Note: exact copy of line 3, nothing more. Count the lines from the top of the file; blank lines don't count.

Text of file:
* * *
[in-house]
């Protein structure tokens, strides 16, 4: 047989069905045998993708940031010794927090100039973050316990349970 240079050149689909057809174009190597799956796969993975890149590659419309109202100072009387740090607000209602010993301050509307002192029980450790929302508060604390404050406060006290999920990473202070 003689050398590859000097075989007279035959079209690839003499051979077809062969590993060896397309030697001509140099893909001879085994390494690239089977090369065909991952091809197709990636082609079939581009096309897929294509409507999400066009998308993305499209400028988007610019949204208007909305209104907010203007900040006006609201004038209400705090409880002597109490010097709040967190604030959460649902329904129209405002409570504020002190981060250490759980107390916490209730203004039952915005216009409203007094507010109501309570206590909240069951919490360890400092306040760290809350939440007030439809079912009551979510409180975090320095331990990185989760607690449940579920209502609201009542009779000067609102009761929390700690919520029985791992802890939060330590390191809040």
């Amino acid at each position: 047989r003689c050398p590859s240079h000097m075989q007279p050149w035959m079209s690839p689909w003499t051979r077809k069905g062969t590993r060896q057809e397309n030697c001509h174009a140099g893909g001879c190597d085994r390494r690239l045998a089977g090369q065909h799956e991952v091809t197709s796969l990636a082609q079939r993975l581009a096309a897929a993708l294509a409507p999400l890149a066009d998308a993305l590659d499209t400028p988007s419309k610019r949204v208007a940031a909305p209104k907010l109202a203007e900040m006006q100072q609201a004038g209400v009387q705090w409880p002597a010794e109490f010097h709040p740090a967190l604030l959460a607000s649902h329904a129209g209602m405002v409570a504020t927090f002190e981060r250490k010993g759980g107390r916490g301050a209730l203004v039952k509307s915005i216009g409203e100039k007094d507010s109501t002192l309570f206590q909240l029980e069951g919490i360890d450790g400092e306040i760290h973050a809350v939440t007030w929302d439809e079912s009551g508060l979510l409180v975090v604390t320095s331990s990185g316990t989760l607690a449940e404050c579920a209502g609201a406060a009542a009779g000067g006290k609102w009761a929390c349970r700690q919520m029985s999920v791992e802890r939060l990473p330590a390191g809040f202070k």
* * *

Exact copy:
């Amino acid at each position: 047989r003689c050398p590859s240079h000097m075989q007279p050149w035959m079209s690839p689909w003499t051979r077809k069905g062969t590993r060896q057809e397309n030697c001509h174009a140099g893909g001879c190597d085994r390494r690239l045998a089977g090369q065909h799956e991952v091809t197709s796969l990636a082609q079939r993975l581009a096309a897929a993708l294509a409507p999400l890149a066009d998308a993305l590659d499209t400028p988007s419309k610019r949204v208007a940031a909305p209104k907010l109202a203007e900040m006006q100072q609201a004038g209400v009387q705090w409880p002597a010794e109490f010097h709040p740090a967190l604030l959460a607000s649902h329904a129209g209602m405002v409570a504020t927090f002190e981060r250490k010993g759980g107390r916490g301050a209730l203004v039952k509307s915005i216009g409203e100039k007094d507010s109501t002192l309570f206590q909240l029980e069951g919490i360890d450790g400092e306040i760290h973050a809350v939440t007030w929302d439809e079912s009551g508060l979510l409180v975090v604390t320095s331990s990185g316990t989760l607690a449940e404050c579920a209502g609201a406060a009542a009779g000067g006290k609102w009761a929390c349970r700690q919520m029985s999920v791992e802890r939060l990473p330590a390191g809040f202070k």